abm September 27, 2019

Keeping Organizational Knowledge within the Organization

How do you keep sensitive information private? Ask most people that question, and the answers will involve passwords, encryption, firewalls, and the like. To be sure, these are all useful tools for helping to prevent unauthorized access to information. Why companies are shifting to Q&A as the new format for knowledge management.Download now (pdf) Yet…

How do you keep sensitive information private? Ask most people that question, and the answers will involve passwords, encryption, firewalls, and the like. To be sure, these are all useful tools for helping to prevent unauthorized access to information.

Why companies are shifting to Q&A as the new format for knowledge management.
Download now (pdf)

Yet there is another, often overlooked gap within information management strategies that can easily cause sensitive information to leak outside of an organization: The risk that poor knowledge-management practices will encourage your users to leak sensitive information to third-party environments—not because the users are malicious, but because they can’t find what they need internally, and they turn to the outside world as a result.

That’s a threat that no amount of encryption or access control can completely mitigate. This is why designing a knowledge management system that keeps private information within your organization is critical.

How sensitive information can escape your organization

To illustrate the problem, let me share a personal anecdote.

Once upon a time, back in my student days, I was trying to figure out how to connect my Ubuntu PC to the university’s VPN. Since my university’s official documentation pages didn’t include information about VPNs and Linux, I turned to Google. Lo and behold, I found a third-party website that explained how to connect to my particular university’s VPN from Ubuntu. The page had apparently been created by another (anonymous) Linux-loving student who had faced the same dilemma as me and wanted to share the solution with others.

I was grateful to whoever had taken the time to create that site. But he or she had made one small but potentially significant oversight: The VPN configuration instructions included a plain-text username and password within a sample configuration file that would have allowed anyone to connect to the VPN using the author’s account credentials.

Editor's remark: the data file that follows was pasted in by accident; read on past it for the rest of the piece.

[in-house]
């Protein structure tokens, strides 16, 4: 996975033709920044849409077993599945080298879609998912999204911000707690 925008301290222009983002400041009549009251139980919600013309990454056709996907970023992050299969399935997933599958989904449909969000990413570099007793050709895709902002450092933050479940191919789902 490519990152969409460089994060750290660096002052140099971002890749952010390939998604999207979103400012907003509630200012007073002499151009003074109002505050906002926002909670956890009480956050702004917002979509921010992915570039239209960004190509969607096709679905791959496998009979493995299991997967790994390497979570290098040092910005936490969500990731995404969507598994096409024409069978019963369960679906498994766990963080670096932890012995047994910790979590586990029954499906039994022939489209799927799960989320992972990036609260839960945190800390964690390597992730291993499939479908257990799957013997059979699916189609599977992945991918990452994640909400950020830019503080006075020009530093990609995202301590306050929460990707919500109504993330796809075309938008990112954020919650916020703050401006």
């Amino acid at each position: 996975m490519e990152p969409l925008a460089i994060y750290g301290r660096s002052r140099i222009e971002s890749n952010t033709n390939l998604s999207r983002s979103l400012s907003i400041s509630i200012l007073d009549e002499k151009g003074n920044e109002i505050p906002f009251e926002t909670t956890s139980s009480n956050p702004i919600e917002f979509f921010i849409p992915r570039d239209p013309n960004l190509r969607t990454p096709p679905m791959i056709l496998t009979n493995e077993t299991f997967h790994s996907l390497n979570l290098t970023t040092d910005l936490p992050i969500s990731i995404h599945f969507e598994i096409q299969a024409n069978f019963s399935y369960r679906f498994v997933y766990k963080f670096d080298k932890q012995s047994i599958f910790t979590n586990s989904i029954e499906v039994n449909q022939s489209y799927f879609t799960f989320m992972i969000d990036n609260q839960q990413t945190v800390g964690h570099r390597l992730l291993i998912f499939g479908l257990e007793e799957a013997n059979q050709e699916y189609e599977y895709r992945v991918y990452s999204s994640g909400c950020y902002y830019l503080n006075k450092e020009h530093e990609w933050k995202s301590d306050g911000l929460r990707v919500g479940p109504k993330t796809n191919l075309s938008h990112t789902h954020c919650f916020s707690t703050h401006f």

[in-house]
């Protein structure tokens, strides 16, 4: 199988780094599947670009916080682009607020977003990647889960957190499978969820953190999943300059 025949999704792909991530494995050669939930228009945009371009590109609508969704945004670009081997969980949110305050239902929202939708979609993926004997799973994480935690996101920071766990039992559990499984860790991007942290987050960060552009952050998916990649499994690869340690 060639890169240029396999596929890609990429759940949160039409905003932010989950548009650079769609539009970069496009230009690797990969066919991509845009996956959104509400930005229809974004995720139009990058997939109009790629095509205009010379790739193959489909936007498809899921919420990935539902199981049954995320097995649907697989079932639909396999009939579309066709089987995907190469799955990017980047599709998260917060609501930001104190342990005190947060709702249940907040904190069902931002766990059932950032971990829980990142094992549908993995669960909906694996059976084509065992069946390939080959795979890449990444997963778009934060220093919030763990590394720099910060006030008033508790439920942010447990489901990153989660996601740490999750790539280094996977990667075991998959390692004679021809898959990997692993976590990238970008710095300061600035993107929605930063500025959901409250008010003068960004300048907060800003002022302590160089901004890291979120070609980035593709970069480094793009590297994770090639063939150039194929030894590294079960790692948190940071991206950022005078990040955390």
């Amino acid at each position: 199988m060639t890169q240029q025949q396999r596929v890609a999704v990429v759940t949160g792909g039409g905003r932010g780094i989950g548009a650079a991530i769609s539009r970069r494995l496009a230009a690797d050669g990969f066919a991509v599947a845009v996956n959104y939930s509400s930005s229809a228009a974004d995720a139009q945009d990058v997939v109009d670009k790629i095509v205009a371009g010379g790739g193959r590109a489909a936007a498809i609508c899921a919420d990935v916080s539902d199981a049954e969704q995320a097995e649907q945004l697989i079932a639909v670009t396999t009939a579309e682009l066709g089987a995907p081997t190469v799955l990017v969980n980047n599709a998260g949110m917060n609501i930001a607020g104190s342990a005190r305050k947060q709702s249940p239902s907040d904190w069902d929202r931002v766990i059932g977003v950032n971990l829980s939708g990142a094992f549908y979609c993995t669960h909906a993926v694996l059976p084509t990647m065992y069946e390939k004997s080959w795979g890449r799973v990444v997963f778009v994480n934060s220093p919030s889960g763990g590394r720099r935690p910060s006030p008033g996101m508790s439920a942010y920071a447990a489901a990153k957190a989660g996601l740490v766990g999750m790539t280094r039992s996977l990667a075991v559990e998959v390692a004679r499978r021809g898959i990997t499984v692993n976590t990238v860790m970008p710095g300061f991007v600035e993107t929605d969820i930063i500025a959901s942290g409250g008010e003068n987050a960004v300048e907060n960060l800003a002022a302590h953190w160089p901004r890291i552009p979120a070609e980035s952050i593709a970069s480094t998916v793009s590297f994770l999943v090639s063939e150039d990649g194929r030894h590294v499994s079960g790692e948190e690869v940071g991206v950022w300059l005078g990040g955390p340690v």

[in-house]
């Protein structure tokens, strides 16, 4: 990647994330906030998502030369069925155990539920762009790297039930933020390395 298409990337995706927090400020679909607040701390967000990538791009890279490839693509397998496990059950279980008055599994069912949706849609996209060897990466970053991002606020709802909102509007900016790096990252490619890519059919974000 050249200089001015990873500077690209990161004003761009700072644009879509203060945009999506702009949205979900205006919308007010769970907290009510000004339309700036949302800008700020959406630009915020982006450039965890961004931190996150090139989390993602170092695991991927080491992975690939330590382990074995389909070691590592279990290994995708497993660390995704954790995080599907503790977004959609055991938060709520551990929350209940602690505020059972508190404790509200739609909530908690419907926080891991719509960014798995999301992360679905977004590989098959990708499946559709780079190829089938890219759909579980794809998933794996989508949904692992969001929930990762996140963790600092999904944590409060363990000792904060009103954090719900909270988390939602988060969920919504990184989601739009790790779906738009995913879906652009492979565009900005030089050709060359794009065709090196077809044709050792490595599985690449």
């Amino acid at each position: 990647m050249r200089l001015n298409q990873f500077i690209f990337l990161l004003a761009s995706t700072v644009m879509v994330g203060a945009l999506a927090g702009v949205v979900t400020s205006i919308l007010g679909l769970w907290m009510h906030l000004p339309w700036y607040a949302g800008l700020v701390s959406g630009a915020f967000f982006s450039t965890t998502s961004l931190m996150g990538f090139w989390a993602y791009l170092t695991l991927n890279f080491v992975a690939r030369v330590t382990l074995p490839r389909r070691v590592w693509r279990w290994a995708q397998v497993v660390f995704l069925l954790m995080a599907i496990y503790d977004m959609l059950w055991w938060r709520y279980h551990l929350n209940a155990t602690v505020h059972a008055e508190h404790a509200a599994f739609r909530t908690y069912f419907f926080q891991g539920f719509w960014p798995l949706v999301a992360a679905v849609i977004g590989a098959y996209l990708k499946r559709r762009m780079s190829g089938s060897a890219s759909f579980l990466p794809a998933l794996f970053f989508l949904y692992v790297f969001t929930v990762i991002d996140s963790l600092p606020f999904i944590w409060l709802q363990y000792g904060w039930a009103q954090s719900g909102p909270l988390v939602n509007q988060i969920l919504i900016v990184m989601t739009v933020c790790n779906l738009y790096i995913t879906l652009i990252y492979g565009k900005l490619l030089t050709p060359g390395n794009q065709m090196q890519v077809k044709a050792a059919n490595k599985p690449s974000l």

It’s entirely possible that the username and password I found in the VPN configuration were not real (although they looked genuine). The author may just have included them as examples. I never tried logging into anything with them, so I don’t know.

Still, this anecdote drives home an important point about knowledge management within an organization: When users can’t find what they are looking for inside your organization and turn to outside resources to share and access knowledge, your data security is at risk due to data seepage.

This isn’t an unusual scenario. Similar things can happen when a developer can’t find the documentation she needs internally, and turns to an Internet forum, where she might accidentally paste some code that contains sensitive data. Or employees could form private instant-messaging groups on third-party platforms where they discuss work-related information, which is not a very secure thing to do (because someone else controls the chat platforms).
Organizing knowledge to protect organizational knowledge

Again, passwords, firewalls and other code-based solutions won’t protect your organization from the types of leaks described above. You need instead to focus on processes and functionality to ensure that sensitive information about your organization remains within your organization.

The best way to do that is to provide your employees and other stakeholders who need access to organizational information with knowledge management tools that make it easy for information to flow within the organization. Those tools should be:

  • Flexible, so they can accommodate many different types of knowledge and different approaches to knowledge sharing.
  • Dynamic, to ensure that the information they contain is up-to-date (or is easy to update, if necessary).
  • Easily discoverable by any user who should be able to access them.
  • Interactive when necessary, so that users can ask questions or seek clarification from within the organization, instead of going outside it.

Protecting your knowledge management systems with firewalls and encryption will certainly help to keep sensitive information private, too. But that’s only part of the battle. When you empower your users with knowledge management tools that make it easy for them to manage and access all of the knowledge they need within the organization, you put yourself in a much stronger position to prevent costly information leaks. 

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